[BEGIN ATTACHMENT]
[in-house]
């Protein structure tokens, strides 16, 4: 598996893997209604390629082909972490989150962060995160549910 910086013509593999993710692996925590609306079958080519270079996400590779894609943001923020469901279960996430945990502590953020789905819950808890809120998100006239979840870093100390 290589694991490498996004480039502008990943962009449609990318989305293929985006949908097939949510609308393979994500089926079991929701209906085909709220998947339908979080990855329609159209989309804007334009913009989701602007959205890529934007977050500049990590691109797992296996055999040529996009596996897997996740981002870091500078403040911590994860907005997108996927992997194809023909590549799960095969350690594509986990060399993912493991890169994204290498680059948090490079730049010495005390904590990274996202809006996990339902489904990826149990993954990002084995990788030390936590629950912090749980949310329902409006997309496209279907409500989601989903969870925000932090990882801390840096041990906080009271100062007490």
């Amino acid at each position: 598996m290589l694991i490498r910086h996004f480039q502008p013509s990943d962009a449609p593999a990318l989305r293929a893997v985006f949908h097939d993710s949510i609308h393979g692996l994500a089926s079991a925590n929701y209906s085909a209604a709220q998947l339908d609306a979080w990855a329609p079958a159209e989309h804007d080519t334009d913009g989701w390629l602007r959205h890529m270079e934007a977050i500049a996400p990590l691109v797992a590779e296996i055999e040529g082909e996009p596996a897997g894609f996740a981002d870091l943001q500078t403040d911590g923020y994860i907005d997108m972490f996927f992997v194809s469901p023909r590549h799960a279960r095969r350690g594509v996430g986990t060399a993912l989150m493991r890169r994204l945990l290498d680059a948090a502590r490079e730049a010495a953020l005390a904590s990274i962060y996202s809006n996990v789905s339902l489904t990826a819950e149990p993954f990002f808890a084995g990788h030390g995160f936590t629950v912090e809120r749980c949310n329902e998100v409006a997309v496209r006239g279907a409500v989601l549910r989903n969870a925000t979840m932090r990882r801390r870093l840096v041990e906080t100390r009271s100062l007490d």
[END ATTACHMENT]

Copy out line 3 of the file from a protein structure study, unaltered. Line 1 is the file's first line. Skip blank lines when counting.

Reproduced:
């Amino acid at each position: 598996m290589l694991i490498r910086h996004f480039q502008p013509s990943d962009a449609p593999a990318l989305r293929a893997v985006f949908h097939d993710s949510i609308h393979g692996l994500a089926s079991a925590n929701y209906s085909a209604a709220q998947l339908d609306a979080w990855a329609p079958a159209e989309h804007d080519t334009d913009g989701w390629l602007r959205h890529m270079e934007a977050i500049a996400p990590l691109v797992a590779e296996i055999e040529g082909e996009p596996a897997g894609f996740a981002d870091l943001q500078t403040d911590g923020y994860i907005d997108m972490f996927f992997v194809s469901p023909r590549h799960a279960r095969r350690g594509v996430g986990t060399a993912l989150m493991r890169r994204l945990l290498d680059a948090a502590r490079e730049a010495a953020l005390a904590s990274i962060y996202s809006n996990v789905s339902l489904t990826a819950e149990p993954f990002f808890a084995g990788h030390g995160f936590t629950v912090e809120r749980c949310n329902e998100v409006a997309v496209r006239g279907a409500v989601l549910r989903n969870a925000t979840m932090r990882r801390r870093l840096v041990e906080t100390r009271s100062l007490d």